Blood Pressure

Blood pressure has gotten a bad rap. Some pressure is essential for circulation. Without it, blood couldn't move from the heart to the brain and the toes and back again. The heart provides the driving force — each contraction of the left ventricle, the heart's main pumping chamber, creates a wave of pressure that passes through all the arteries in the body. Relaxed and flexible arteries offer a healthy amount of resistance to each pulse of blood.

But too much of a good thing is a bad thing. Arteries that are tensed, constricted, or rigid offer more resistance. This shows up as higher blood pressure, and it makes the heart work harder. This extra work can weaken the heart muscle over time. It can damage other organs, like the kidneys and the eyes. And the relentless pounding of blood against the walls of arteries causes them to become hard and narrow, potentially setting the stage for a heart attack or stroke.

Most people with high blood pressure (known medically as hypertension) don't know they have it. Hypertension has no symptoms or warning signs. Yet it can be so dangerous to your health and well-being that it has earned the nickname "the silent killer." When high blood pressure is accompanied by high cholesterol and blood sugar levels, the damage to the arteries, kidneys, and heart accelerates exponentially.

High blood pressure is preventable. Daily exercise, following a healthy diet, limiting your intake of alcohol and salt, reducing stress, and not smoking are keys to keeping blood pressure under control. When it creeps into the unhealthy range, lifestyle changes and medications can bring it down.

Blood Pressure Articles

Ask the doctor: Erratic blood pressure readings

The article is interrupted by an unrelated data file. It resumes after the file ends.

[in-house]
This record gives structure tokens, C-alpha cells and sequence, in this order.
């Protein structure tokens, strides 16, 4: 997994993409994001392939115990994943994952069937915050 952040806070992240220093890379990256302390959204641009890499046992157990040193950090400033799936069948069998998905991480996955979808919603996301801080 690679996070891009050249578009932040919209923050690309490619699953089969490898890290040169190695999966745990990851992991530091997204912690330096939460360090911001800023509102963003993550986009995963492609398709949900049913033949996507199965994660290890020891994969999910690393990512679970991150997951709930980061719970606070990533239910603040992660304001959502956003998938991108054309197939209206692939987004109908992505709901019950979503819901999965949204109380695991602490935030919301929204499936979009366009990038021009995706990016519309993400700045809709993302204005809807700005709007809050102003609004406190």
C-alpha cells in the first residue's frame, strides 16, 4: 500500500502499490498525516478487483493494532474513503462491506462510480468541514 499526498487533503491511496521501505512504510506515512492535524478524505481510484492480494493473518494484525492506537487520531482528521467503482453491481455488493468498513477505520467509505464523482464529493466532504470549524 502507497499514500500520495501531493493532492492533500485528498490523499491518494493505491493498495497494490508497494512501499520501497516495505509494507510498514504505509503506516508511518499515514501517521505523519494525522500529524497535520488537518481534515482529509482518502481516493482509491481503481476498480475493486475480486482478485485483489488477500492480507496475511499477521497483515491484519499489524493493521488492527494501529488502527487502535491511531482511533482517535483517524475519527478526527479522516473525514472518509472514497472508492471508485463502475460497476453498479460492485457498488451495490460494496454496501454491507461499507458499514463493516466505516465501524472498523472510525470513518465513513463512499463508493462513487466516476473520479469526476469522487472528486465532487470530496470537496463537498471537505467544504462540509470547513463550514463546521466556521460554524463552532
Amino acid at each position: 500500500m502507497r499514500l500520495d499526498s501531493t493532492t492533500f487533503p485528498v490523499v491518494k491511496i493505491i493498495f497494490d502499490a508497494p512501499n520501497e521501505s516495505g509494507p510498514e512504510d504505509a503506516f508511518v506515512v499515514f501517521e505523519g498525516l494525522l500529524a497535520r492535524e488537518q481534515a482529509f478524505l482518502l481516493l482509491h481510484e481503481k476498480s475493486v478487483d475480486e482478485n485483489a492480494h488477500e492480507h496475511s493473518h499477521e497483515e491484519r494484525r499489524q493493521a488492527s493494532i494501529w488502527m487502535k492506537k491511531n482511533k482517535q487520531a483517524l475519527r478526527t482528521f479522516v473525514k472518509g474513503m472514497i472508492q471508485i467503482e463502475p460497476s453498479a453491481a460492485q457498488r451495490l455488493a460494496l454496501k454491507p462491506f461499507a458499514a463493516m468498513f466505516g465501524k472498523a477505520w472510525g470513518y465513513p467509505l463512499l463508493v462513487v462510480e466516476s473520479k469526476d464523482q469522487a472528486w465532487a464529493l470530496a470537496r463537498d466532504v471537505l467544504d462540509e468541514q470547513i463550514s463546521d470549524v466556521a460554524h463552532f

There can be many reasons for erratic blood pressure readings. Blood pressures naturally fluctuate over the course of a day. Some people may also have higher readings in the doctor’s office, called white-coat hypertension.  (Locked) More »

Is this common blood pressure drug risky?

Taking calcium-channel blockers (CCBs) for high blood pressure may have some risks. Some research has shown that taking CCBs at the same time as the antibiotic clarithromycin (Biaxin) is associated with a small risk of kidney injury. Other research finds that women who take CCBs for 10 years or more have more than double the odds of getting breast cancer. People who are concerned should talk to their doctor to determine if the risks of CCBs outweigh the benefits. (Locked) More »

Coffee and your blood pressure

A recent study alleviates concerns about coffee's role in heart disease and stroke and makes observations about coffee's physiological effects. (Locked) More »

Borderline hypertension: When do you need treatment?

Hypertension, defined as a blood pressure reading of 140/90 mm Hg or above, is a primary risk factor for stroke and heart attack. But the perils of hypertension do not suddenly appear as blood pressure readings cross that threshold. Many people fall into the murky zone of borderline hypertension, in which blood pressure is higher than ideal but not yet at a point where medications are recommended. Making diet and lifestyle changes proven to lower blood pressure can prevent or delay the need to take high blood pressure medicines in the future.  (Locked) More »

On call: How urinary drugs affect blood pressure

Medications for urinary problems in men vary in their impact on blood pressure. They can also interact with other medications in risky ways. Men starting on an alpha blocker should be fully informed about possible side effects. (Locked) More »

Sizing up 'superfoods' for heart health

“Superfoods” are rich in heart-healthy nutrients such as soluble fiber, antioxidants, and omega-3 fatty acids that can help keep your arteries clear. They include oatmeal, oranges, beans, spinach, kale, salmon, extra-virgin olive oil, quinoa, avocados, nuts, berries, and dark chocolate. But experts say it’s best to eat a wide range of fresh, unprocessed foods, which will give you a combination of nutrients and micronutrients that occur together in food. More »